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I came across this in J. Anderson's book "Fundamentals of Aerodynamics".

"For the type of gases and liquids of interest in aerodynamic applications, the value of the shear stress at a point on a streamline is proportional to the spatial rate of change of velocity normal to the streamline at that point"

1. I am aware that air is a type of Newtonian fluid where its dynamic viscosity remains constant. Could someone why the magnitude of shear stress happen to be proportional to that of the shear rate(or Velocity Gradient)? A lot of books and Youtube videos merely say this is experimental and do not quite explain why this is the case.

2. I also read "Conventional boundary layer analysis assumes that the ﬂow conditions at the outer edge of the boundary layer are the same as the surface ﬂow conditions from an inviscid ﬂow analysis" so in order to find the flow velocity at the outer edge of the boundary layer, I would assume the flow is inviscid and use the velocity right on the surface for the outer edge velocity. My question is, then how do I go about computing the velocity gradient(dv/dy) right on the surface? The velocity gradient on the surface of an aircraft is not linear unlike the Couette flow so I don't think I can use the the speed at the outer edge of the boundary layer(right adjacent to free stream) to find the theoretical value of the shear stress.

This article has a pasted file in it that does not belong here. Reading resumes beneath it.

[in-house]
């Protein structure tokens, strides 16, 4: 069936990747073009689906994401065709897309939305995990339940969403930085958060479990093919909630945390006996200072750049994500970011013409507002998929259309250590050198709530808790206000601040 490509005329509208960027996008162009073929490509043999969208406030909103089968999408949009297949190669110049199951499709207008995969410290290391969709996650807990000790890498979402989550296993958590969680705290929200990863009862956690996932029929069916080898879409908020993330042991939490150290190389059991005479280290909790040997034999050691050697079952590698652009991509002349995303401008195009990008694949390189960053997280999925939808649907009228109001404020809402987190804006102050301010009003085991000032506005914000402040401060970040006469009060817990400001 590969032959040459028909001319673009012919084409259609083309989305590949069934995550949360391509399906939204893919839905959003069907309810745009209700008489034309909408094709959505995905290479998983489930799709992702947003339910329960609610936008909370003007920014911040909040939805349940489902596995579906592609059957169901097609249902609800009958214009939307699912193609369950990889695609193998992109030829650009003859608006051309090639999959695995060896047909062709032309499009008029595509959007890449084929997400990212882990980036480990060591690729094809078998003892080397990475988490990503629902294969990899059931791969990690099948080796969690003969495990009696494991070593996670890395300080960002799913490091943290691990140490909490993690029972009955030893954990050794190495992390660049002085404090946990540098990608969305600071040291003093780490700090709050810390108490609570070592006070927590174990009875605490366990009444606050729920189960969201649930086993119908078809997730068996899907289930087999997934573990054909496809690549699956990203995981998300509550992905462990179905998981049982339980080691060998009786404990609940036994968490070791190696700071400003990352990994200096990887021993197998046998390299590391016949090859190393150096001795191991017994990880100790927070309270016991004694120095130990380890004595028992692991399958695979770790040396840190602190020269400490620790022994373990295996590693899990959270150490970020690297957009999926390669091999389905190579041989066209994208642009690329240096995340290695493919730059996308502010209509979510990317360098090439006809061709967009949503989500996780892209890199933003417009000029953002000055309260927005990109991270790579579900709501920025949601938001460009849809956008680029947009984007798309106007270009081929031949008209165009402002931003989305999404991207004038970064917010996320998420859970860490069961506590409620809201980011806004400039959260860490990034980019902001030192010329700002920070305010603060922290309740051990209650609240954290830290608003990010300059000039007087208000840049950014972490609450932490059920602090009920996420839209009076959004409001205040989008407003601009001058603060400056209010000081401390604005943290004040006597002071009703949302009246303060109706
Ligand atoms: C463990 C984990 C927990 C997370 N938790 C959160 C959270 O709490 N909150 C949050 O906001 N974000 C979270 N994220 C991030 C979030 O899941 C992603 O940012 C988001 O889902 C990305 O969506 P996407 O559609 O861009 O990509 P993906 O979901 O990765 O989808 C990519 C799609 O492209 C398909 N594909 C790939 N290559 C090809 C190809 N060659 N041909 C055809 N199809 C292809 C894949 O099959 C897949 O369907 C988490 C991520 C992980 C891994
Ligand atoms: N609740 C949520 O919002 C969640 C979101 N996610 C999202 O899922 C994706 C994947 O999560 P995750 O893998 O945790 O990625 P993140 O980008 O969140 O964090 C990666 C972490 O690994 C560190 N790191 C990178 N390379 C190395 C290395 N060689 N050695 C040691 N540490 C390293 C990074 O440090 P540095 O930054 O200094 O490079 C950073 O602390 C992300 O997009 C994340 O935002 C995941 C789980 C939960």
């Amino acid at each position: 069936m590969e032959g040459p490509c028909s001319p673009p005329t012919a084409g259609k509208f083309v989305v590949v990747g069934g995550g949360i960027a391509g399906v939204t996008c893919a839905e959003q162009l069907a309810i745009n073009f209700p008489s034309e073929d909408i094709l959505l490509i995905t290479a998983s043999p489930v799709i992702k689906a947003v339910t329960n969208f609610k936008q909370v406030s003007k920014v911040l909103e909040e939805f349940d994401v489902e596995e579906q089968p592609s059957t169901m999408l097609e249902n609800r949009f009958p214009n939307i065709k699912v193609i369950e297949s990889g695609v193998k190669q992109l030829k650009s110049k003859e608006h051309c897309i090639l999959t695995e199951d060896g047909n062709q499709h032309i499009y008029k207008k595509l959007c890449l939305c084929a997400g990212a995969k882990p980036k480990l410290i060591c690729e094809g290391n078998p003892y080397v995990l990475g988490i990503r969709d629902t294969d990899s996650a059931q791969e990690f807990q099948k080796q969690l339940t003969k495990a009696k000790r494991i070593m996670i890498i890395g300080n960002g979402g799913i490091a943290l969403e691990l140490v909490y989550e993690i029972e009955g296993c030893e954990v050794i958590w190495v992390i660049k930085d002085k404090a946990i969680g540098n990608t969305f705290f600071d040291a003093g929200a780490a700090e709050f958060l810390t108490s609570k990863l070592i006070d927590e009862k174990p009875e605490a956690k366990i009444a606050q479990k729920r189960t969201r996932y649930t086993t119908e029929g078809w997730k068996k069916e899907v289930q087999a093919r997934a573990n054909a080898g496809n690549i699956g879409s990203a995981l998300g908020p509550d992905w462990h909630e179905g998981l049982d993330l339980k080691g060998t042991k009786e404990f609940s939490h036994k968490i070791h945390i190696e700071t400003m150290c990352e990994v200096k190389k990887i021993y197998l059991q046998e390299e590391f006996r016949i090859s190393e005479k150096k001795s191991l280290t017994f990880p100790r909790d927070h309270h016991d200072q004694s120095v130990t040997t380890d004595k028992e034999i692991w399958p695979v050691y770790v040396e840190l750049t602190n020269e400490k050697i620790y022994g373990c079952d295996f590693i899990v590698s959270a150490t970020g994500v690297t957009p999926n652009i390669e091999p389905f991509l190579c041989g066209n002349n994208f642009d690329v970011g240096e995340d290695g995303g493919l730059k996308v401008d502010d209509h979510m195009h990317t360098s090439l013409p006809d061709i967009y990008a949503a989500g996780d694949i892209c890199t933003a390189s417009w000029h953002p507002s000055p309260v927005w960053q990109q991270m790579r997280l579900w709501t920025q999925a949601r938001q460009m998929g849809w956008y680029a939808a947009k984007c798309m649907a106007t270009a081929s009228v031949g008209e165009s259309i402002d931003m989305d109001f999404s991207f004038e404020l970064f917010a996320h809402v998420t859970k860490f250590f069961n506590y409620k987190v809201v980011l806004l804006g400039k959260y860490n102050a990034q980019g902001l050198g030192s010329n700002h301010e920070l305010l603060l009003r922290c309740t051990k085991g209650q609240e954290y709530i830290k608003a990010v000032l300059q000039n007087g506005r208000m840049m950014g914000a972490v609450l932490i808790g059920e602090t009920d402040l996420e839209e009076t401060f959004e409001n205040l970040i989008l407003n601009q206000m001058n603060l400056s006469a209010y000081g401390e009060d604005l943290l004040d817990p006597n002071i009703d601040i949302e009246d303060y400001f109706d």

I would like to know how it's done for temperature as well.

Thank you!

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# Aerospace Shear stress on a moving body

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